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Ford not Junk Anymore

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Ford's credit rating has been raised from Ba2 to Baa3 by Moody's, the second ratings agency to restore the Detroit car maker's investment grade rating, meaning that Ford's seven-year period of paying higher junk bond interest rates is over.

What does that mean in the really real world? Well, Ford can now reclaim its blue oval logo, as well as billions of dollars' worth of other assets that it pledged as collateral on $23.4 billion in loans that it borrows back in 2006.

That is a massively important. Any marketing major will tell you that branding is everything and the Ford logo is known the world over. To gain control of that back is huge for the company.

In addition, and perhaps more important, Ford will now be allowed to borrow money at lower interest rates due to the fact that it has a strong balance sheet.

"We knew we could get this done," CEO Alan Mulally told reporters. "This is a very exciting day for everybody associated with Ford, our employees, our dealers, our suppliers. It's way up there on the highlight film for sure."

Bill Ford appeared on CNBC on Wednesday, and said that yesterday was a great day for Ford, especially getting the oval back.

When quizzed on the subject of a difficult European market, Bill Ford said, "Despite the troubles in Europe, we are doing exceptionally well and hitting out targets."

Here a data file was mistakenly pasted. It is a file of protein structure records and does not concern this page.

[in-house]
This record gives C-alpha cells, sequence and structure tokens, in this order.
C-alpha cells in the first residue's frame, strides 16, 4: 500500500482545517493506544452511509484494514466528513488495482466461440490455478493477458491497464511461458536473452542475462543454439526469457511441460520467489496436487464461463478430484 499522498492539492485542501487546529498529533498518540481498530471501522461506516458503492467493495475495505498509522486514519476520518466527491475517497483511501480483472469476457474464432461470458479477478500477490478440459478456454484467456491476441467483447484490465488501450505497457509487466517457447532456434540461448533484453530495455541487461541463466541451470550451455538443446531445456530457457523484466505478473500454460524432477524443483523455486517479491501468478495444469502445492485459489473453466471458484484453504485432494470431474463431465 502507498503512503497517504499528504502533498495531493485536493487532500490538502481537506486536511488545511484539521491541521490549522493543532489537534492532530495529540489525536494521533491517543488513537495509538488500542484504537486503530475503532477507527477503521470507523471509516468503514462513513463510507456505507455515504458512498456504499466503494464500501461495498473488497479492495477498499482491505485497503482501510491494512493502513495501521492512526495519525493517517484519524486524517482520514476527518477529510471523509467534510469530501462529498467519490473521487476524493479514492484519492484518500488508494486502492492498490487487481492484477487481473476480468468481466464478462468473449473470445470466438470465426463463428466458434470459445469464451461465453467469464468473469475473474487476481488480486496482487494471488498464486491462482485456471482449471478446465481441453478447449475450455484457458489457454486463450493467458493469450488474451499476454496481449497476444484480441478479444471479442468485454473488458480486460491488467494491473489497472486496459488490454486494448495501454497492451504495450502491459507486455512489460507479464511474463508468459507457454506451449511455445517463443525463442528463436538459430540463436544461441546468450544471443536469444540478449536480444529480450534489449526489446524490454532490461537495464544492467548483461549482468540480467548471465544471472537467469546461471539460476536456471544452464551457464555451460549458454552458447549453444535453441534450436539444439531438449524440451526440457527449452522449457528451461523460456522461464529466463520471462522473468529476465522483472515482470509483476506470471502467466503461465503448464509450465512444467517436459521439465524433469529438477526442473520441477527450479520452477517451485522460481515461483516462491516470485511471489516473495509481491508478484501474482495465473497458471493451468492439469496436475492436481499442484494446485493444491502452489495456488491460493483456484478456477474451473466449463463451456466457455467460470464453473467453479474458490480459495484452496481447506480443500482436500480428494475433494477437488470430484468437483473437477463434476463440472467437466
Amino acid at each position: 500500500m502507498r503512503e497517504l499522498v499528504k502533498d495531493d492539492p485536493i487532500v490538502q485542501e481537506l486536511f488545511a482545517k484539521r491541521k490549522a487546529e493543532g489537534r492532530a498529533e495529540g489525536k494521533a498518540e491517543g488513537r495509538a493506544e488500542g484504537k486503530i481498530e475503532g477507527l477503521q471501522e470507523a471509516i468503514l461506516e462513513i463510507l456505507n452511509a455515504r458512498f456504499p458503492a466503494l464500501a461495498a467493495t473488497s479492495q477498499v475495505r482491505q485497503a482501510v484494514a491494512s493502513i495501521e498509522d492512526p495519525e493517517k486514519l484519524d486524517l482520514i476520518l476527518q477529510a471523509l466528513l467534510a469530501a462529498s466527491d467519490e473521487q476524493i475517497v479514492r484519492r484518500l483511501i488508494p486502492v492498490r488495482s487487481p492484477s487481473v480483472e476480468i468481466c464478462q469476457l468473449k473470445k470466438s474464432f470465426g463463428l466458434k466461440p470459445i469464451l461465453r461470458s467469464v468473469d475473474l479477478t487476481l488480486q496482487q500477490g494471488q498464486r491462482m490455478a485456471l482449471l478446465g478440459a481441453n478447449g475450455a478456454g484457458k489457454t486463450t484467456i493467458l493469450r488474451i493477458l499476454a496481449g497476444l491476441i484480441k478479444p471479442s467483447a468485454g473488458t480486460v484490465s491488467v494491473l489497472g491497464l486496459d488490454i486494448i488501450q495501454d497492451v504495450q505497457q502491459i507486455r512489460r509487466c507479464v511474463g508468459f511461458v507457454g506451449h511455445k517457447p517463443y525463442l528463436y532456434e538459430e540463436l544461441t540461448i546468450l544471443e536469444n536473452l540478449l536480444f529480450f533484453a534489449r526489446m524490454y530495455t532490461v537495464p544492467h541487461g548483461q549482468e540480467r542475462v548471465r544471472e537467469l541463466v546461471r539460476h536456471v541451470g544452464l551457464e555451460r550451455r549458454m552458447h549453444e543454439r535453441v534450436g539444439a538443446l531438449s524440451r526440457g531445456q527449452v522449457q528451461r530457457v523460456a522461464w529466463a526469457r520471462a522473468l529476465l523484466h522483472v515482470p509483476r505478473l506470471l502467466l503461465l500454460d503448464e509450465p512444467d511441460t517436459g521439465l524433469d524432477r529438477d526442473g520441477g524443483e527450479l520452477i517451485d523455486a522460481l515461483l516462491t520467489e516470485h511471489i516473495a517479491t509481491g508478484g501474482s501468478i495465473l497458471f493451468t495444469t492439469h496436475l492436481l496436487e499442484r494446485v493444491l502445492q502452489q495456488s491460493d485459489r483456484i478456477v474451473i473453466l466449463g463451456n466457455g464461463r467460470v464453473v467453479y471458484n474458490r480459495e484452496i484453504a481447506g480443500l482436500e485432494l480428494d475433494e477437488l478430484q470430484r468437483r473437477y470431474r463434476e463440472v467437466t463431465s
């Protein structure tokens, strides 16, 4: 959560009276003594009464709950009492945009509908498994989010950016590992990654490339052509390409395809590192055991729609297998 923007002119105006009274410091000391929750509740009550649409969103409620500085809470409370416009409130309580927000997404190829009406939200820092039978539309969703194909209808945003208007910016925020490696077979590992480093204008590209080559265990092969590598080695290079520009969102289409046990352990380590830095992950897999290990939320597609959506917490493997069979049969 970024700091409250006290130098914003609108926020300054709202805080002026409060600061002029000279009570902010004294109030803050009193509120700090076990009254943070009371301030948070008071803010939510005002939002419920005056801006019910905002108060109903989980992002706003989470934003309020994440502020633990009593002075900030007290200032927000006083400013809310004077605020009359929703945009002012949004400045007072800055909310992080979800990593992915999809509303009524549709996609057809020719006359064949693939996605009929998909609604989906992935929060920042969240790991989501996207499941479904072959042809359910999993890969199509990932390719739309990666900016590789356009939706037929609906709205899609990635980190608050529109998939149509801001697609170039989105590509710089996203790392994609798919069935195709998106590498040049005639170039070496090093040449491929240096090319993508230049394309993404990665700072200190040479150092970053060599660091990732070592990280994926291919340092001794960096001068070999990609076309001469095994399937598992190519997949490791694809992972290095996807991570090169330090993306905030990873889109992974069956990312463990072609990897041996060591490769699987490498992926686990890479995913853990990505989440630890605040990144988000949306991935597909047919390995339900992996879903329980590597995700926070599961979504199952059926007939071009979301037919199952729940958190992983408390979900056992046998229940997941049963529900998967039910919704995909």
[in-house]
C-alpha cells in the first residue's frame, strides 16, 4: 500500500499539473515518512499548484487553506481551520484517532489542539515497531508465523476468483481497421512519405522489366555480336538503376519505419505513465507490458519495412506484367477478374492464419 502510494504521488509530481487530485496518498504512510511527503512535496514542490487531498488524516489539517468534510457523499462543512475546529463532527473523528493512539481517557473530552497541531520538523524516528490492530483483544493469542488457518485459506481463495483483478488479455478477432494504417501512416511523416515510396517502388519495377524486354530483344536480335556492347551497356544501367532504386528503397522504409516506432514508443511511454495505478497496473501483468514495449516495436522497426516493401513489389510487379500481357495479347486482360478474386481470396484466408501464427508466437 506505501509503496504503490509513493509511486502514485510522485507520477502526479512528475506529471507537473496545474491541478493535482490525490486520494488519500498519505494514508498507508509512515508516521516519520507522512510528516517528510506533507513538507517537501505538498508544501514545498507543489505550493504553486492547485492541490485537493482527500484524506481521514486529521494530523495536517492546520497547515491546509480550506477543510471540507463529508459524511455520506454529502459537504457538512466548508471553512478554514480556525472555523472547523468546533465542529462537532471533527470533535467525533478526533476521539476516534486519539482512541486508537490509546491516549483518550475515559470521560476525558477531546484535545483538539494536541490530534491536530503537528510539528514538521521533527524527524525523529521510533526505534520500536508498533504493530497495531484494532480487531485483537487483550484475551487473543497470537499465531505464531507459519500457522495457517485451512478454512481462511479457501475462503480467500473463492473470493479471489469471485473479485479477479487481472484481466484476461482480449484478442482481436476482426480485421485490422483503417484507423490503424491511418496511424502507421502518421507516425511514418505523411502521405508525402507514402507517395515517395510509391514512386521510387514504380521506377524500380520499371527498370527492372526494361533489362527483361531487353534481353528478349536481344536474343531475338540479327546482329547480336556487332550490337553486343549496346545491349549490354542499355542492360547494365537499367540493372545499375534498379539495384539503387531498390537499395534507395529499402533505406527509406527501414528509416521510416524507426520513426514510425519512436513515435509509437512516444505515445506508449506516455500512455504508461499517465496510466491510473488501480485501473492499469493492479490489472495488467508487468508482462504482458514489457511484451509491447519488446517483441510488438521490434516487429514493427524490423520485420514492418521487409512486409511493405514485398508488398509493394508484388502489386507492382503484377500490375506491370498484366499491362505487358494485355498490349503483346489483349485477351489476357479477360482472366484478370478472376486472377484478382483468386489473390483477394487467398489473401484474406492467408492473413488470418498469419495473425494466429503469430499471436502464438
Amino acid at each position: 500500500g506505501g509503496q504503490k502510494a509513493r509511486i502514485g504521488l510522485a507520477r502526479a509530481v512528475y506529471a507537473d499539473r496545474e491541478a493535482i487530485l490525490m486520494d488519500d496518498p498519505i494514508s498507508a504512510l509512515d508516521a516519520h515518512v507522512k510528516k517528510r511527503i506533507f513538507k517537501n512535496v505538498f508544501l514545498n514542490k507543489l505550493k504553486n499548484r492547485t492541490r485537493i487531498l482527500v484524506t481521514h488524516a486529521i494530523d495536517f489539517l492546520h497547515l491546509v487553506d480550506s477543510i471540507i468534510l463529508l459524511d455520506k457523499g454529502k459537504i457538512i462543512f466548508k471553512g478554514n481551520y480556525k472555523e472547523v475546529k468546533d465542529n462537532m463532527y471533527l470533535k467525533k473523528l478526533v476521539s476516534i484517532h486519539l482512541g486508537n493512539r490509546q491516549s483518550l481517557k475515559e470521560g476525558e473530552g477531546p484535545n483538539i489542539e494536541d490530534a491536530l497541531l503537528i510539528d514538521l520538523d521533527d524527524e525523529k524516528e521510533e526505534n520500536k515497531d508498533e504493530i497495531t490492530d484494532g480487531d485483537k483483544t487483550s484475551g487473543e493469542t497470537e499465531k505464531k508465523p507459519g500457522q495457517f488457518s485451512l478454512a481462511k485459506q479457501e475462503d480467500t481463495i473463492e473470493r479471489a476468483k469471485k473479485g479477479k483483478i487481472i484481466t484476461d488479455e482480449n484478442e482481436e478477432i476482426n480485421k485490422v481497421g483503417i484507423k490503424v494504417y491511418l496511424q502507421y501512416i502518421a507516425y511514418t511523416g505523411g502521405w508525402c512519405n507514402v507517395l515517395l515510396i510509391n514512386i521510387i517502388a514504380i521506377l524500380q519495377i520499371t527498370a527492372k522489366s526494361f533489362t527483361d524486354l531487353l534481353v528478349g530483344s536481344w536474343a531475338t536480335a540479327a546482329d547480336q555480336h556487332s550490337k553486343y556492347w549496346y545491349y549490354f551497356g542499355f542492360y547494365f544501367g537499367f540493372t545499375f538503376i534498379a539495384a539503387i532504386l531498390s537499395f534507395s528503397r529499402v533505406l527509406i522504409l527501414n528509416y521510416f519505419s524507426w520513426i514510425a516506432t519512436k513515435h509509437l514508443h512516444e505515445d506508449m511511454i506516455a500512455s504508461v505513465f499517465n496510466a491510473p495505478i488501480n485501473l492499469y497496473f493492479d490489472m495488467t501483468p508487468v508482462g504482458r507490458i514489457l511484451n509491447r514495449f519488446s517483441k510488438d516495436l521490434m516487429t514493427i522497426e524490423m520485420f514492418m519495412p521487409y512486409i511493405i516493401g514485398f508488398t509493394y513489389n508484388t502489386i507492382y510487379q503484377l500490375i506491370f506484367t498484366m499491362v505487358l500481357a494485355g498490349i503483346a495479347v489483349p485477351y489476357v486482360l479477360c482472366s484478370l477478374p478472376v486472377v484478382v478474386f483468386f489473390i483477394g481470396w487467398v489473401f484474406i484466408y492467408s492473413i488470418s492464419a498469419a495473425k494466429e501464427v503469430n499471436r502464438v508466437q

When asked if it is frustrating to see analysts remain bearish on the company, he said, "If we continue to hit out numbers, we'll be just fine. It's hard to predict when investors will like or dislike a company but if you get the basics right, eventually people will notice."

Moody's decision comes less than a month after Fitch did pretty much the same thing, and it provides the cherry on the cake after what has been an awesome 12 months for Ford. Mulally has pulled the company up from the depths.

When Ford borrowed that $23.4 billion, Mulally called it "a little home improvement loan", and people gasped. Today, he will feel vindicated. Ford has surged since then thanks to brutal cost cutting exercises and the introduction of some well-received vehicles like the Fiesta subcompact, a new Ford Focus, and some excellent work in the area of fuel efficient technologies.

Bill Ford said that, even in the company's darkest days, he always felt that they would turn things around. This week, he was proved right.

Follow me @BCallwood.

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